Discover Egypt and Its Vibrant Culture (Part Three)
This is the continuation of our first and second parts of our article on Discover Egypt and Its Vibrant Culture. And if you haven’t check them yet, you can do so here.
In our second article, we were telling you more about the Egyptian customs and traditions and we are going to continue our discovery journey today.
Bringing a Gift on Your First Visit
Are you visiting Egypt for the first time? Then you should keep in mind one of the most respected customs: bringing a gift on the first visit to a friend. Never show up empty-handed, as you will look rude!
You can choose the gift according to your preferences, but it is recommended that it be something edible, such as a dessert. Remember to always hand them over with your right hand or both.
Sham el Nessim
On the first Monday of April is held one of the festivals of Egyptian culture, the Sham el Nessim or the entry of spring. It is 4500 years old. According to historians, it was first celebrated by the Egyptians in the Pharaonic era, who made offerings to the gods with the freshest food to thank them for the good harvest.
Today, this national holiday is celebrated with a picnic in some of Egypt’s green spaces. Also, it is customary to color a hard-boiled egg and eat it or offer it afterwards. The typical food not to be missed is fesikh (a fermented, salted and dried grey mullet).
Abu El Haggag El Moulid Festival
The most enthusiastic travelers will enjoy the Abu El Haggag El Moulid festival, a kind of carnival that seeks to unify the past and the present. It is five days filled with dancing, singing and sporting events. This celebration takes place two weeks before Ramadan.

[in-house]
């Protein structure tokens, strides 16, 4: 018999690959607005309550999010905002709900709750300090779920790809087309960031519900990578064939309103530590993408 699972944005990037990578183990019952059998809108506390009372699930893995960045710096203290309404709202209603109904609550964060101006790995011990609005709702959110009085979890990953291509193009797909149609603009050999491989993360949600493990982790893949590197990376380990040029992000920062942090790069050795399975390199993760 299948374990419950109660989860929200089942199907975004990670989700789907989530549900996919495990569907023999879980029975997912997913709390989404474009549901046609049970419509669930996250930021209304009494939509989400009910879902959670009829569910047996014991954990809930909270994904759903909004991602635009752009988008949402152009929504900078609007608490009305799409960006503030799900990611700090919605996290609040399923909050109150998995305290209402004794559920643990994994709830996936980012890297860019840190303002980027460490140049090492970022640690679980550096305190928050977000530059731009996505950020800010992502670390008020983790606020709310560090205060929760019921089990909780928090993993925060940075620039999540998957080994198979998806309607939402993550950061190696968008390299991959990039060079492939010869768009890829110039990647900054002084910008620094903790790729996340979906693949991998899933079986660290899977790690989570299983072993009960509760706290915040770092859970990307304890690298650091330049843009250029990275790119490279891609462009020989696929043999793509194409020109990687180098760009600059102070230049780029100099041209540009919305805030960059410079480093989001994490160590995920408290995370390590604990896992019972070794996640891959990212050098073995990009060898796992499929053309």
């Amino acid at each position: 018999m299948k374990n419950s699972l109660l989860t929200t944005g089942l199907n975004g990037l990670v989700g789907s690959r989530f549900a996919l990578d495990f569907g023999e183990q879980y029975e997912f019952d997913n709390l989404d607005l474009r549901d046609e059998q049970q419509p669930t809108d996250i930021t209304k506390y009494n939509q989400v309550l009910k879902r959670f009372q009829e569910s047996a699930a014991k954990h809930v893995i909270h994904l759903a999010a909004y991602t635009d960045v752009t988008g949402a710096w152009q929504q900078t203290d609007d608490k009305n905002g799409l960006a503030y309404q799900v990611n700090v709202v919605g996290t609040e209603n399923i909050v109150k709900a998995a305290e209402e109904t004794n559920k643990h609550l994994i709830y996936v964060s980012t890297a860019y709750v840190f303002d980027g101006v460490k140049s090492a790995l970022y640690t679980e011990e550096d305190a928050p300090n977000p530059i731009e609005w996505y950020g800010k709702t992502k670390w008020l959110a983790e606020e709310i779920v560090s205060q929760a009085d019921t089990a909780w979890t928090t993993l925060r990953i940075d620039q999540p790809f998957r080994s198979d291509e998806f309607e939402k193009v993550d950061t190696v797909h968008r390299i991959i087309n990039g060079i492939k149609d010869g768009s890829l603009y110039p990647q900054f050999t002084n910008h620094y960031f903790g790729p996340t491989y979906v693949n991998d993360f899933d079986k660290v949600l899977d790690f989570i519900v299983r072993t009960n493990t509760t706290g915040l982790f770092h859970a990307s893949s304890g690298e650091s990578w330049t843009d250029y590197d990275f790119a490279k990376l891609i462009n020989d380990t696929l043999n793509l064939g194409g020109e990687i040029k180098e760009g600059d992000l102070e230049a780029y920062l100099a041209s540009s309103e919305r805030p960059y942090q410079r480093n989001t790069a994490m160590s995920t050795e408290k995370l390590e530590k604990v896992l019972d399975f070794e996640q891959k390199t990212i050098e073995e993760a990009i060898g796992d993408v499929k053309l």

What is not missing is the traditional parade that represents the priests on their journey to carry the heavenly barks of Amun, Mut and Khonsu. In the streets, there is the presence of floats, shaped like boats, because they symbolize the ancient Egyptian boats. Do not miss this event! This festival transcends Egyptian folklore and brings together thousands of tourists and locals.
Arranged Marriages and Reserved Women
Despite Egypt’s cultural development, there is a tradition that continues and is much criticized in the Western world: arranged marriages and reserved women. What does this consist of? Since it is the parents who arrange the marriage of their children, the belief is based on the fact that the parents have better criteria to choose a husband or wife.
Although, often, this union takes place in search of economic interests or to inherit property of great value. In the case of women’s behavior, they cannot neglect the home or their husbands, in Egypt the honor killing is still maintained, when a woman meets an unrelated man, even if he is innocent.
The practice of genital mutilation is also common, although it is legally prohibited since 2006, in rural areas it continues to be practiced to maintain the chastity of young women. In ancient times, women were considered inferior to men.
However, some women had the privilege to be part of the power. Cleopatra VII and Nefertiti are among the few who had a great impact as rulers of ancient Egypt. On the other hand, if you are a woman and visiting Egypt, keep in mind that although there are no dress code rules, it is best not to wear miniskirts or cleavage.
Eid Al-Adha or the Feast of Sacrifice
Eid Al-Adha is another of the typical festivals in Egyptian culture. It is meant to commemorate the day when Abraham was going to kill his son and Allah offered him a lamb. This religious holiday is celebrated in other countries such as Saudi Arabia, India and Malaysia.
Muslims in Egypt often hold their prayers for several days. In addition, they eat lamb and share it with their family, neighbors and friends. Also, prayers are not only done alone, but people gather in squares or streets to pray in community.
Here you go! We now have completed our series on Egypt and its wonderful culture. What’s the favorite country you’ve ever visited? Tell us about it in the comments below.